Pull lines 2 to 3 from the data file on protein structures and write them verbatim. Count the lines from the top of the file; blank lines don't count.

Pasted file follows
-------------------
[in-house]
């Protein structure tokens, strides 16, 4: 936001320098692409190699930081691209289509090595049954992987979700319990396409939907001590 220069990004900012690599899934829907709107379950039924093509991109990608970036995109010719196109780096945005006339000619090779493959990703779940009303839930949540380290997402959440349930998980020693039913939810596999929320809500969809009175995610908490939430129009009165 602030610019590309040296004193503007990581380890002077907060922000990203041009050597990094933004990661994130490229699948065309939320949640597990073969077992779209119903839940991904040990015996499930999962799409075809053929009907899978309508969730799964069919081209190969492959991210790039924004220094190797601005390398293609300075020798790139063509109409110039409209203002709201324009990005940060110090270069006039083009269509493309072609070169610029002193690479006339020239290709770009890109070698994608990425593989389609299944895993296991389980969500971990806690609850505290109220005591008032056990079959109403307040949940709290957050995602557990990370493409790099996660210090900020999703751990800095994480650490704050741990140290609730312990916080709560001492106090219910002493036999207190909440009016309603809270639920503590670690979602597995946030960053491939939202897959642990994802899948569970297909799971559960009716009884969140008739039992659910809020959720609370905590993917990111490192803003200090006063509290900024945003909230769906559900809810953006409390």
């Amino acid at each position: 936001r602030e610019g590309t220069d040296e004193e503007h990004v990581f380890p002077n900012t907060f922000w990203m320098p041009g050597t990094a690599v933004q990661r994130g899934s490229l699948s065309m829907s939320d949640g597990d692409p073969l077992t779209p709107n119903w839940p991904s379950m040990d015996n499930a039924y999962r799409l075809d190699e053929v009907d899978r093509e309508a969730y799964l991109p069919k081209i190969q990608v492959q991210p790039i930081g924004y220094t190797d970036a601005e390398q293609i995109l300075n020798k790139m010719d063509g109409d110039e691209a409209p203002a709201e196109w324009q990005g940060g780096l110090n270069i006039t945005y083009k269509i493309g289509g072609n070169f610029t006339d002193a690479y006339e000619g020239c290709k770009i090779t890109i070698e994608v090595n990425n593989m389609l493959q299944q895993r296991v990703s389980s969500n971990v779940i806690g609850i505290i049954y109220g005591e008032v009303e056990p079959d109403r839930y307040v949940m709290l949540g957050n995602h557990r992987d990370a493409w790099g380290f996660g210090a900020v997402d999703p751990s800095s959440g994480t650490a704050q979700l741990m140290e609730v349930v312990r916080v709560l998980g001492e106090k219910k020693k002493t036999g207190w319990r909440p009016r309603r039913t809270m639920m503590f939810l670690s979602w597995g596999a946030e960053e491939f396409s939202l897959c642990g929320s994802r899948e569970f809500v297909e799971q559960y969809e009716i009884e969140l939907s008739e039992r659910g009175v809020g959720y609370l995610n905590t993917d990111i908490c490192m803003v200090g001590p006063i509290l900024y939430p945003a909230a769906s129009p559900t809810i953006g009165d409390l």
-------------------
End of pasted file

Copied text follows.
């Protein structure tokens, strides 16, 4: 936001320098692409190699930081691209289509090595049954992987979700319990396409939907001590 220069990004900012690599899934829907709107379950039924093509991109990608970036995109010719196109780096945005006339000619090779493959990703779940009303839930949540380290997402959440349930998980020693039913939810596999929320809500969809009175995610908490939430129009009165 602030610019590309040296004193503007990581380890002077907060922000990203041009050597990094933004990661994130490229699948065309939320949640597990073969077992779209119903839940991904040990015996499930999962799409075809053929009907899978309508969730799964069919081209190969492959991210790039924004220094190797601005390398293609300075020798790139063509109409110039409209203002709201324009990005940060110090270069006039083009269509493309072609070169610029002193690479006339020239290709770009890109070698994608990425593989389609299944895993296991389980969500971990806690609850505290109220005591008032056990079959109403307040949940709290957050995602557990990370493409790099996660210090900020999703751990800095994480650490704050741990140290609730312990916080709560001492106090219910002493036999207190909440009016309603809270639920503590670690979602597995946030960053491939939202897959642990994802899948569970297909799971559960009716009884969140008739039992659910809020959720609370905590993917990111490192803003200090006063509290900024945003909230769906559900809810953006409390």
């Amino acid at each position: 936001r602030e610019g590309t220069d040296e004193e503007h990004v990581f380890p002077n900012t907060f922000w990203m320098p041009g050597t990094a690599v933004q990661r994130g899934s490229l699948s065309m829907s939320d949640g597990d692409p073969l077992t779209p709107n119903w839940p991904s379950m040990d015996n499930a039924y999962r799409l075809d190699e053929v009907d899978r093509e309508a969730y799964l991109p069919k081209i190969q990608v492959q991210p790039i930081g924004y220094t190797d970036a601005e390398q293609i995109l300075n020798k790139m010719d063509g109409d110039e691209a409209p203002a709201e196109w324009q990005g940060g780096l110090n270069i006039t945005y083009k269509i493309g289509g072609n070169f610029t006339d002193a690479y006339e000619g020239c290709k770009i090779t890109i070698e994608v090595n990425n593989m389609l493959q299944q895993r296991v990703s389980s969500n971990v779940i806690g609850i505290i049954y109220g005591e008032v009303e056990p079959d109403r839930y307040v949940m709290l949540g957050n995602h557990r992987d990370a493409w790099g380290f996660g210090a900020v997402d999703p751990s800095s959440g994480t650490a704050q979700l741990m140290e609730v349930v312990r916080v709560l998980g001492e106090k219910k020693k002493t036999g207190w319990r909440p009016r309603r039913t809270m639920m503590f939810l670690s979602w597995g596999a946030e960053e491939f396409s939202l897959c642990g929320s994802r899948e569970f809500v297909e799971q559960y969809e009716i009884e969140l939907s008739e039992r659910g009175v809020g959720y609370l995610n905590t993917d990111i908490c490192m803003v200090g001590p006063i509290l900024y939430p945003a909230a769906s129009p559900t809810i953006g009165d409390l």